16th August 2016
Cutting migration could deliver a small pay boost to some low-paid British-born workers, but any gains are likely to be dwarfed by the far bigger weakening of wage growth forecast by the Bank of England in the wake of the Brexit-vote.
A new analysis by the Resolution Foundation examines the impact of any-post Brexit reduction in migration on the pay and jobs of UK-born workers and the wider labour market.
The Foundation’s report analysed the impact of migration on the labour market over the last decade, during which the share of migrants in the population has increased from 10 per cent in 2004 to 16 per cent this year. It then assessed how meeting the government’s migration target might affect future earnings and employment, and the challenges this raises for firms and public policy.
The report shows that while the large increase in migration over the last decade has had no impact on the wages of British-born workers overall, it has dragged on earnings in some occupations such as skilled trades and basic cleaning, sales and security jobs.
However it says that those expecting a wage boost as a result of any post-Brexit vote fall in migration are likely to be disappointed. It shows that even reducing migration to the tens of thousands immediately could boost the wages of British workers in sectors most affected by migration by between 0.2 and 0.6 per cent by 2018. These small increases would be dwarfed by the 2 per cent downgrade to average wage growth made by the Bank in the wake of the referendum result.
The Foundation says that while reducing migration will have little effect on the earnings and employment of British workers overall, it will create new challenges for businesses that the government will need to address in order to avoid firm closures and wider economic disruption.
Lower migration will be particularly challenging for sectors such as food manufacturing, clothing manufacture and domestic personnel services where over 30 per cent of the workforce are migrants.
The Foundation says that simply replacing migrant workers in these firms with British-born workers is not realistic given the large pay differences between the two groups of workers – Eastern European workers typically earn almost £3 an hour less than British-born workers. Firms in migrant-reliant sectors will therefore need to fundamentally rethink their business models or risk closure.
The Foundation says that these low-paying sectors, not just high technology industries, should be a priority for the government’s new industrial strategy so that they are supported through this major labour market shift.
In the short-term this means guaranteeing the rights of existing migrants to continue to work in the UK. This would prevent a short, sharp drop in the number of workers available for work that could threaten the viability of some businesses.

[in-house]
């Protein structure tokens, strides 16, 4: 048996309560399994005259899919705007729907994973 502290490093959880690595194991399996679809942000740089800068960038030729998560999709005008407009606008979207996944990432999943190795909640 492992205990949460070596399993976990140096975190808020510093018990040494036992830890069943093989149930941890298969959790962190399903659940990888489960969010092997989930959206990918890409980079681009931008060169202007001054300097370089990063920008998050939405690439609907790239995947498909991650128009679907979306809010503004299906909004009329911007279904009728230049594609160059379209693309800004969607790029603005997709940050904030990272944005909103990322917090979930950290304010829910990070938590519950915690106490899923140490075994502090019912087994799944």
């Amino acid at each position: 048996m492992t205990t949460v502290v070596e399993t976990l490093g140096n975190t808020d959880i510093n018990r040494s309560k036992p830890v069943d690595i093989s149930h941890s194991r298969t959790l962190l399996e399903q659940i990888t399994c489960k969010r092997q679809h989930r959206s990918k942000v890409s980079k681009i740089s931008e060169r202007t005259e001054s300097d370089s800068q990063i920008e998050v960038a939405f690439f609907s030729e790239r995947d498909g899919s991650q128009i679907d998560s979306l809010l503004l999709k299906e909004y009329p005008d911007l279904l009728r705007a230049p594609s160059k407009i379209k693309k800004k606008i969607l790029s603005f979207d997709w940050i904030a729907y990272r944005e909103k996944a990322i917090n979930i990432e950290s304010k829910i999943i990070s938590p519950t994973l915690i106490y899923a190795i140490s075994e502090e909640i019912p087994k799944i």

In the medium term, firms – supported by a government industrial strategy – will need to invest in skills and labour-saving technology in order to support more high-paid jobs or replace low-paid roles that can no longer be filled.
The report says that a reformed migration system post-Brexit is likely to include a greater role for temporary workers and therefore also requires a major overhaul of the light-touch labour market enforcement regime the UK currently has.
It notes that the combined frontline staffing of the UK’s three existing enforcement agencies – the HMRC National Minimum Wage Enforcement Unit, Gangmasters Licensing and Labour Abuse Authority and Employment Standards Agency Inspectorate – is less than 350. This means there is just one enforcement officer for every 20,000 working age migrants.
The Foundation says that a new single labour enforcement unit – with far greater resources than the combined agencies currently have – will be needed to prevent new types of illegal migration from overstaying workers, and the undercutting of pay and conditions that could follow.
Stephen Clarke, Policy Analyst at the Resolution Foundation, says: “The impact that recent widespread migration has had on British-born workers is hotly disputed. While there has been no effect on wages overall, increased migration has caused a slight drag on wages for some low-paid British workers.
“However, those expecting a wage boost off the back of a post-Brexit fall in migration are likely to be disappointed. Any such gains will be dwarfed by the losses caused by the post-referendum slowdown in the economy.
“While reducing migration may not have a huge impact on the pay and job prospects of British-born workers, it will create major new challenges for many British-based firms. The government must use its new industrial strategy to support these firms, such as food and clothing manufacturers, who have hitherto relied heavily on migrant workers. These firms will need to invest in skills and new technology if they’re to stay afloat in a changed labour market.
“A new migration policy will also need to be properly enforced if it includes a greater role for temporary workers. We currently have just one labour market enforcement officer for every 20,000 working age migrants. In future a new single enforcement unit, with more resources, will be needed to prevent new risks of migrants illegally overstaying their visas and the undercutting of pay and conditions that could follow.”